Picturesque Prague– City Of A Hundred Spires

We headed off to Praha from bustling Berlin. Like true Indians, we leapt into the bus, scrambled up the narrow stairs to the upper deck to get the front seats. Two other women, who had the same idea, beat us to it and spent most of the journey sleeping! Really! We got 4 seats though – 2 front with a fab view and 2 in the 2nd row. Scenic route with fields of gold on either side. They grow so much of Rye! We passed through Dresden and made a mental note to stop there next time. Looked really quaint and nice.

We arrived in Praha late evening and a friendly cabbie took us to our Airbnb accommodation in tiny Cernosice. It’s a small town on the far side of the Berounka river and the apartment had a spectacular view of the city lights. Our hosts were very kind – they had stocked the kitchen with different kinds of Czech bread, eggs, milk, coffee etc. It was Good Friday but since we were hungry and not really fasting, we headed off to the town square to find a restaurant. We wined and dined on Czech food and slept well that night.

Next morning saw us getting tickets to the Hop On Hop Off tour. Our first stop was The Church of Our Lady Victorious which houses the famous Infant Jesus of Prague status. The little wooden statue which is wax coated exudes so much of innocence and strength. You can’t help but genuflect and pray! Please note it’s better to buy souvenirs in the stores that line the street outside. You can get them blessed inside the Church. The quality of souvenirs we bought in the Church store leaves much to be desired.

We ambled on over to the Charles Bridge which is built over the River Vltava which flows through the centre of Prague. It is said that the city grew around this river for over 1000 years. It was teeming with tourists, so we also joined the happy crowd. Flanked by statues of saints on either side, this bridge joins the Prague Castle to the Old Town. Big baroque statues of some of my favourite saints – John the Baptist, Anthony of Padua, Joseph, Anne, Francis of Assisi, Francis Xavier etc. These are however only replicas. The original ones from 1700, are housed in Vysehrad Monument. Stop near the statue of St John Nepomuk and make a wish. Street musicians playing jazz, great accordion players, artists run amok on the bridge. However, since it’s only for pedestrians, its actually great fun to jostle your way through.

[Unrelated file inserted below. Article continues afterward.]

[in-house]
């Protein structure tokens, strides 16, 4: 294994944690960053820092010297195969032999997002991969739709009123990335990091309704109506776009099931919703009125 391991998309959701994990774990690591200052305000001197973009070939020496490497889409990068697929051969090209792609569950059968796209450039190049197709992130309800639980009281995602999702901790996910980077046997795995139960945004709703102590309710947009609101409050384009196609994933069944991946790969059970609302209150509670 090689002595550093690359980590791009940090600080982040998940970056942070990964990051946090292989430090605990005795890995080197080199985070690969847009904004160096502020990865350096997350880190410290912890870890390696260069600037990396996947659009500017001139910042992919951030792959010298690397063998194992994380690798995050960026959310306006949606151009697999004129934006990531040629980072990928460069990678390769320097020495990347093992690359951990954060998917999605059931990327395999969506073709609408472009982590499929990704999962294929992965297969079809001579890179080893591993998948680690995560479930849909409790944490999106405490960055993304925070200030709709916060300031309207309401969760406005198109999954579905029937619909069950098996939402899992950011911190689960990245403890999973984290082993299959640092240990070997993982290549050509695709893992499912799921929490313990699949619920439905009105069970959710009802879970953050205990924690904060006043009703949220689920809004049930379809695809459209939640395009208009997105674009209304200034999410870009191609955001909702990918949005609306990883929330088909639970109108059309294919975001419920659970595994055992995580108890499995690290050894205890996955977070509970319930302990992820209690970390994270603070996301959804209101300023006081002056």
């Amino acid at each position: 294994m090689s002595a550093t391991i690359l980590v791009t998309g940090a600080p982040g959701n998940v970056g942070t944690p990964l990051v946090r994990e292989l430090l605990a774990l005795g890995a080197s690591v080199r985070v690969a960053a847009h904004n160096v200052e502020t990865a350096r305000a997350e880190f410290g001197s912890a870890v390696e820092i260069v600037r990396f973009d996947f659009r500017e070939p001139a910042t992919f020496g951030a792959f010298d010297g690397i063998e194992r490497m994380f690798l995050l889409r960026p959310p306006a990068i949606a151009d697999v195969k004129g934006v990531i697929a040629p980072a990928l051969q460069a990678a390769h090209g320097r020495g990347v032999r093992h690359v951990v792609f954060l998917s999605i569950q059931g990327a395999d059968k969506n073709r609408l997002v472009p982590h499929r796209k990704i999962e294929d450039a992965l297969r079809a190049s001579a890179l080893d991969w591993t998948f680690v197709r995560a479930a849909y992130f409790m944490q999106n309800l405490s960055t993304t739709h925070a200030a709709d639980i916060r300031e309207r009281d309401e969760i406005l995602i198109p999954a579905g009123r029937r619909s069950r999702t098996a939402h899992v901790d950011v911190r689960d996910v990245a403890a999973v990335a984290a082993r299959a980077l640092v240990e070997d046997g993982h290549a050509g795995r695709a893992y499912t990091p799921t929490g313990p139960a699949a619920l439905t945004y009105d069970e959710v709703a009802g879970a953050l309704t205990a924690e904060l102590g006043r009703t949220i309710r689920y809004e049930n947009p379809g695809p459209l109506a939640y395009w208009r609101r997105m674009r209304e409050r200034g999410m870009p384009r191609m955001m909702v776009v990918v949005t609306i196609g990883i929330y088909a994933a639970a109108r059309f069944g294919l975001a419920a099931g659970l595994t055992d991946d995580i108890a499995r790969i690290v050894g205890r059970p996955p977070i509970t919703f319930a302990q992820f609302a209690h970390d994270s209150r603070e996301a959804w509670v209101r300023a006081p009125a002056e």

Go to the National Museum – this superb neo-Renaissance building is at the top end of  Wenceslas Square and has interesting exhibits.

The Astronomical Clock is simply wonderful. Watch the procession of the 12 apostles on the hour, every hour! If you have the energy to climb, then go up the tower for a spectacular view of the city – you can see every single spire!

Prague Castle is humungous. This huge rambling complex houses palaces, a church, a monastery, many museums, art galleries, viewing towers and the famous St. Vitus Cathedral – a Gothic masterpiece which was commissioned by Charles IV back in 1344. If you fit, you can climb the South tower for some amazing views. I decided not to, for various reasons – the main one being I’m not very fit!! St. George’s Basilica, a Romanesque church in Prague is the oldest church Prague Castle complex.

Founded in 1703, St. Nicholas Church owned by the Jesuits, at Malostranske Namesti, is the largest church in Prague. Truly an imposing structure. Don’t miss the fresco detailing the Celebration of the Holy Trinity by Franz Palko. It is in the 70m high dome of the Church.

Wenceslas Square is Prague’s main square. Lots of small shops in the square serving Czech food. Drinking mulled wine, we feasted on chicken with potatoes, sausages in curry sauce, some Trdelnik – which is a kind of spit cake,  wrapped around a stick, grilled and rolled in a sugar and walnut mix. Many street buskers singing and trying to earn money. Made for a very nice evening.

We popped into Hamley’s and the child in us enjoyed that thoroughly. M&S was having a sale but the doors shut fairly early.

The food you must try – Dumplings (knedlíky) are usually served with meals. Made with wheat or potato, these are very wholesome.  Side dishes include noodles (nudle),  boiled or risotto rice, Potatoes (brambory) are boiled, mashed or fried. Rolls (rohlík), buns (žemle), braided buns (houska) are eaten at breakfast. You also get sweet rolls or loupák which is made from sweetened dough and milk. Goulash soup (gulášovka) and dršťková are made with small pieces of beef and vegetables. Potato soup (bramboračka) is made from potato, onion, carrot, parsley, garlic and celery.

Prague is a beautiful place – you must spend at least a week here to imbibe the culture and enjoy all the sights. Be prepared to walk a lot – so walking shoes and good thick socks a must.



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